Meal preparation and eating at home offers myriad benefits for families and for society as a whole. Historically, the kitchen and meal preparation were the centre of activity for families; a place where discussion took place over a meal.

Cooking brings people and families together in a myriad of positive ways. With cooking and eating at home having gone by the wayside over the last decades, families and society as a whole have lost much of the cohesion that sitting together at the kitchen over a home-cooked meal provides.

Packaged-food companies can play an important role in helping bring back this tradition in a positive way, while maintaining sales momentum at the same time. The opportunities to 'romance the home meal' are near-unlimited and offer packaged-food companies an opportunity to play a greater role in consumers' lives, along with gaining increased consumer trust.

Keep price top-of-mind

While cooking and eating at home remains generally less expensive than eating out, the economic recession sparked by Covid-19 is influencing what consumers are buying to cook and eat at home.

In particular, we're starting to see a shift to less-expensive store brands. Packaged-food brands will need to hold the line on price if they want to continue to capture their share of the food-at-home sales growth.

Many consumers will continue to pay a premium for certain manufacturer brands over private label as long as such brands add value but, since we don't know how deep and prolonged the recession will be, price needs to be a top-of-mind consideration even though consumers have shifted to buying food at retail and cooking and eating at home. Private label is a major threat and restaurant dining rooms won't be closed forever.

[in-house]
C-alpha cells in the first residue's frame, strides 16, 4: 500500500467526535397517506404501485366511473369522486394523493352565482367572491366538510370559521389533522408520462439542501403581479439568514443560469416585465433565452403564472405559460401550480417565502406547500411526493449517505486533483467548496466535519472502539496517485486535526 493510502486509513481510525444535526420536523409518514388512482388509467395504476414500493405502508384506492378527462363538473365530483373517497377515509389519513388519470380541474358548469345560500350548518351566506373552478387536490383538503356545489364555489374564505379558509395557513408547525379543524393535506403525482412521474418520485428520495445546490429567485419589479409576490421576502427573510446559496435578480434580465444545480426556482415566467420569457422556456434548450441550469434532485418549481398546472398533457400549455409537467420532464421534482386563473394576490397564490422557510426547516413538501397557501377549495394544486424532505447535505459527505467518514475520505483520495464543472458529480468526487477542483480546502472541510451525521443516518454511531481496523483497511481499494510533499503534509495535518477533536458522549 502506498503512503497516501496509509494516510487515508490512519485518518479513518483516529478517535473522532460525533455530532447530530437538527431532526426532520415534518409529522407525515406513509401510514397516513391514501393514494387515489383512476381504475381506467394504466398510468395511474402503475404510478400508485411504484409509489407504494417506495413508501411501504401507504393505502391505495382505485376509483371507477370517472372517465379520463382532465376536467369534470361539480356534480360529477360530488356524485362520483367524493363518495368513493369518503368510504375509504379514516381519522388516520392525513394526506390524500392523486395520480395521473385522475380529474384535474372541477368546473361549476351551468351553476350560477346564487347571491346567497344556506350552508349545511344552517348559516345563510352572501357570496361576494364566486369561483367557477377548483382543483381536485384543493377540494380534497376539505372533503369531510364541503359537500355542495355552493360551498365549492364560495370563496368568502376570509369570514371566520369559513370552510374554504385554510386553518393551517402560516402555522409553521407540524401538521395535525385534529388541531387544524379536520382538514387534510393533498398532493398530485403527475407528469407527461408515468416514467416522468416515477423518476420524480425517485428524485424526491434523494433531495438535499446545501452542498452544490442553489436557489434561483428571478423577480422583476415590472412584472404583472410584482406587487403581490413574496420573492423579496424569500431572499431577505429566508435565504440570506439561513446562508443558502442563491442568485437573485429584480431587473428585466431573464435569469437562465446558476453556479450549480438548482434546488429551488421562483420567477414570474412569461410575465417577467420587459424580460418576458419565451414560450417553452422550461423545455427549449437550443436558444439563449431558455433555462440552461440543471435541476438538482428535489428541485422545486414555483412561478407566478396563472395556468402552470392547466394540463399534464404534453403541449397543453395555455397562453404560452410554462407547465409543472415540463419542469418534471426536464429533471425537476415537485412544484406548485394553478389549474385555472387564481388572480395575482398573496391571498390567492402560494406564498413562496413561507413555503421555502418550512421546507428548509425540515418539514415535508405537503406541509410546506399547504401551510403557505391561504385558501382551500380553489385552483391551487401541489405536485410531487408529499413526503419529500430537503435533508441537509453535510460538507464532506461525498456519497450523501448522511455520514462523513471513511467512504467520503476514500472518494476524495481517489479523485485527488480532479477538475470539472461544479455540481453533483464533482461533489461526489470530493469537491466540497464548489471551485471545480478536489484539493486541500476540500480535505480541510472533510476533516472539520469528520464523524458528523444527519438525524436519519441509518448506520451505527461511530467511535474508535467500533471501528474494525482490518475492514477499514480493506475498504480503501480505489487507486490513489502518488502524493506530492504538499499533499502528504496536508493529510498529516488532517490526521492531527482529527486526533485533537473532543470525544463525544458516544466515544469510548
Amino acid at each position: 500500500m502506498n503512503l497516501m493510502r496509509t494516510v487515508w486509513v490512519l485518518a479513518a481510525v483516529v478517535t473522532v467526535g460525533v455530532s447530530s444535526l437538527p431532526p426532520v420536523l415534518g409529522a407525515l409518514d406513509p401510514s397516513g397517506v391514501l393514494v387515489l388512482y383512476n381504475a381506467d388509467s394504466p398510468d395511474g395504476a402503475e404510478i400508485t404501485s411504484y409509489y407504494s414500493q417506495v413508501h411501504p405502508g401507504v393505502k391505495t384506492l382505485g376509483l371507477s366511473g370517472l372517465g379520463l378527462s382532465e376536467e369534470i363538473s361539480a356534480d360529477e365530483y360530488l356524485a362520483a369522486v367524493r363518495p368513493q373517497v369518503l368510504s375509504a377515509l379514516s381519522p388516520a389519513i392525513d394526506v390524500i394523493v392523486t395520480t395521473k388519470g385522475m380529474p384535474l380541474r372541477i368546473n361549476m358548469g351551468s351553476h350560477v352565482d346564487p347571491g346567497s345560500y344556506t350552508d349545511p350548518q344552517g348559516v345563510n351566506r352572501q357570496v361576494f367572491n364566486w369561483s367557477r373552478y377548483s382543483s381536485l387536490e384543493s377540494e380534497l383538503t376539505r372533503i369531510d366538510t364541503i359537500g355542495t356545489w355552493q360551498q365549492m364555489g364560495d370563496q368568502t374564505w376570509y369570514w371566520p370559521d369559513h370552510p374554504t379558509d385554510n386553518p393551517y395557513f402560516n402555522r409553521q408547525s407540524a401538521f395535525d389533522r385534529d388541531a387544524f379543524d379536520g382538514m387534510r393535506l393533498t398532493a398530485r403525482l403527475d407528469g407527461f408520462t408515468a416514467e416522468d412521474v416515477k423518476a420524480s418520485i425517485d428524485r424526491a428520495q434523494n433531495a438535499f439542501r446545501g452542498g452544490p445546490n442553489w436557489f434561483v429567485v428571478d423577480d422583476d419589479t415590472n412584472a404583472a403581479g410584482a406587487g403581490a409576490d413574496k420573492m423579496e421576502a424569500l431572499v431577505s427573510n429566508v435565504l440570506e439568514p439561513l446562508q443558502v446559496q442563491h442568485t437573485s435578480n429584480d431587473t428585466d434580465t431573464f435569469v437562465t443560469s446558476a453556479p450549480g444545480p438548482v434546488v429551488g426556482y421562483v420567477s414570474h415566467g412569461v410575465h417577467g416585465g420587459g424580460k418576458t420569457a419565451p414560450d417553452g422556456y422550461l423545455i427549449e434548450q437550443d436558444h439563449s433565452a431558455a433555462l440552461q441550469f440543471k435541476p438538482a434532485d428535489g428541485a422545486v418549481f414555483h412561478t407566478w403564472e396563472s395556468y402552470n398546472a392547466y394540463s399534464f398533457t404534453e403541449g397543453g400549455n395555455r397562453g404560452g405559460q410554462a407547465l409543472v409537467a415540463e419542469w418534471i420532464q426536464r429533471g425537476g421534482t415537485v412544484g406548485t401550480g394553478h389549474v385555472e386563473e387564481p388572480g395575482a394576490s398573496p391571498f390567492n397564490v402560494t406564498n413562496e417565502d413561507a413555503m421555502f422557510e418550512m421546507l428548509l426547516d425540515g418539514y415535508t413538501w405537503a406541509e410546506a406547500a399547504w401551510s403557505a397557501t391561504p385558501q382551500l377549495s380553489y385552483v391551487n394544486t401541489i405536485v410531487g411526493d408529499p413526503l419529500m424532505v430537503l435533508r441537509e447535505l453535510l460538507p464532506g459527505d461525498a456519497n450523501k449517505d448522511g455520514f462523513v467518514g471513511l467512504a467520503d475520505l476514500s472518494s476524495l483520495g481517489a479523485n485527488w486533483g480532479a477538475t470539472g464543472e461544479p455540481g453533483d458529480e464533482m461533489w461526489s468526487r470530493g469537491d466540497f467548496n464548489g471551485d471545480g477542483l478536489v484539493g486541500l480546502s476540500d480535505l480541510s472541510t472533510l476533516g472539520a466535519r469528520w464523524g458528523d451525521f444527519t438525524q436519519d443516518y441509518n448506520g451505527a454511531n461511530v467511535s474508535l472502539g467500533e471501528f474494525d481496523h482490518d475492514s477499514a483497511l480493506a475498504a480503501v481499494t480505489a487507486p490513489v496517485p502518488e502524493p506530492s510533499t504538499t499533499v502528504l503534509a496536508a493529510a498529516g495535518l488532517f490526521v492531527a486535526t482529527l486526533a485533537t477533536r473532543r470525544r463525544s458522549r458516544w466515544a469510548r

Price will influence consumer spending on brands. It will also influence their frequency of eating out versus eating at home when things get back to normal.

The shift in the sales momentum from foodservice to retail offers packaged-food brands one of the greatest opportunities in decades. Prior to this year, the primary objective for the industry and brands was to stem the continued growth of food-away-from-home sales. The coronavirus pandemic changed that objective in a little over six months.

The goal now for packaged-food brands is to sustain the eat-at-home trend and the retail sales increase that has come with it. It just might be a once in a lifetime opportunity.

just-food columnist Victor Martino is a California-based strategic marketing and business development consultant, analyst, entrepreneur and writer, specialising in the food and grocery industry. He is available for consultation at: [email protected] and https://twitter.com/VictorMartino01.